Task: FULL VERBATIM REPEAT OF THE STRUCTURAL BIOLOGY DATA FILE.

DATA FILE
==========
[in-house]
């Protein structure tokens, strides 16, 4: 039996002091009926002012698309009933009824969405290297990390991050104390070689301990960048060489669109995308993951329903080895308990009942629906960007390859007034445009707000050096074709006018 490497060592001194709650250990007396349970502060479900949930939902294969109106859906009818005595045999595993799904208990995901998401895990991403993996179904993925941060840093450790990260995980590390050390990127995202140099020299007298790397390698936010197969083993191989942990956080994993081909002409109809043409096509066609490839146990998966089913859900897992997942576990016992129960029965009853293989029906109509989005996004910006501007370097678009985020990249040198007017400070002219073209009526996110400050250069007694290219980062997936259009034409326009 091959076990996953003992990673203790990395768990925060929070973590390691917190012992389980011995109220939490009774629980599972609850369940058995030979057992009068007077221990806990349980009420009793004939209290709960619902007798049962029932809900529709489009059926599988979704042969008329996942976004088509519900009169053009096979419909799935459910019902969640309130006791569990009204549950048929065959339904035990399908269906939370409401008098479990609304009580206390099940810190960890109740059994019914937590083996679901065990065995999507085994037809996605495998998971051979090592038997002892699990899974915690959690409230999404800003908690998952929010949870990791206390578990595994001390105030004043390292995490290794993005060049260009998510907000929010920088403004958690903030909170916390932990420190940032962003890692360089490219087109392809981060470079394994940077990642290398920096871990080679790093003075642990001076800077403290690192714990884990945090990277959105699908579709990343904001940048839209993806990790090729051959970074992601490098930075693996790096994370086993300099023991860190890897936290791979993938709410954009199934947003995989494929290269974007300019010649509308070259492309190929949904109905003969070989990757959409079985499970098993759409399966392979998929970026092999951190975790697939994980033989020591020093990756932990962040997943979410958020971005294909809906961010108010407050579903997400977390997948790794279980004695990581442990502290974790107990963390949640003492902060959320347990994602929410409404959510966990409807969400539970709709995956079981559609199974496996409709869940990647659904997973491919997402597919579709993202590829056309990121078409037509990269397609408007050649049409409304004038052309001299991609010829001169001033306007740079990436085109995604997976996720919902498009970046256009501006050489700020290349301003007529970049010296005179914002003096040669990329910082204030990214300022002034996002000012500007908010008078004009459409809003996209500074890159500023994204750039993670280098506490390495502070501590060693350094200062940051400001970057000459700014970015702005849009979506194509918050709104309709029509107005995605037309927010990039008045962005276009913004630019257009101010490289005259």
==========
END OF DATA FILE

[in-house]
């Protein structure tokens, strides 16, 4: 039996002091009926002012698309009933009824969405290297990390991050104390070689301990960048060489669109995308993951329903080895308990009942629906960007390859007034445009707000050096074709006018 490497060592001194709650250990007396349970502060479900949930939902294969109106859906009818005595045999595993799904208990995901998401895990991403993996179904993925941060840093450790990260995980590390050390990127995202140099020299007298790397390698936010197969083993191989942990956080994993081909002409109809043409096509066609490839146990998966089913859900897992997942576990016992129960029965009853293989029906109509989005996004910006501007370097678009985020990249040198007017400070002219073209009526996110400050250069007694290219980062997936259009034409326009 091959076990996953003992990673203790990395768990925060929070973590390691917190012992389980011995109220939490009774629980599972609850369940058995030979057992009068007077221990806990349980009420009793004939209290709960619902007798049962029932809900529709489009059926599988979704042969008329996942976004088509519900009169053009096979419909799935459910019902969640309130006791569990009204549950048929065959339904035990399908269906939370409401008098479990609304009580206390099940810190960890109740059994019914937590083996679901065990065995999507085994037809996605495998998971051979090592038997002892699990899974915690959690409230999404800003908690998952929010949870990791206390578990595994001390105030004043390292995490290794993005060049260009998510907000929010920088403004958690903030909170916390932990420190940032962003890692360089490219087109392809981060470079394994940077990642290398920096871990080679790093003075642990001076800077403290690192714990884990945090990277959105699908579709990343904001940048839209993806990790090729051959970074992601490098930075693996790096994370086993300099023991860190890897936290791979993938709410954009199934947003995989494929290269974007300019010649509308070259492309190929949904109905003969070989990757959409079985499970098993759409399966392979998929970026092999951190975790697939994980033989020591020093990756932990962040997943979410958020971005294909809906961010108010407050579903997400977390997948790794279980004695990581442990502290974790107990963390949640003492902060959320347990994602929410409404959510966990409807969400539970709709995956079981559609199974496996409709869940990647659904997973491919997402597919579709993202590829056309990121078409037509990269397609408007050649049409409304004038052309001299991609010829001169001033306007740079990436085109995604997976996720919902498009970046256009501006050489700020290349301003007529970049010296005179914002003096040669990329910082204030990214300022002034996002000012500007908010008078004009459409809003996209500074890159500023994204750039993670280098506490390495502070501590060693350094200062940051400001970057000459700014970015702005849009979506194509918050709104309709029509107005995605037309927010990039008045962005276009913004630019257009101010490289005259």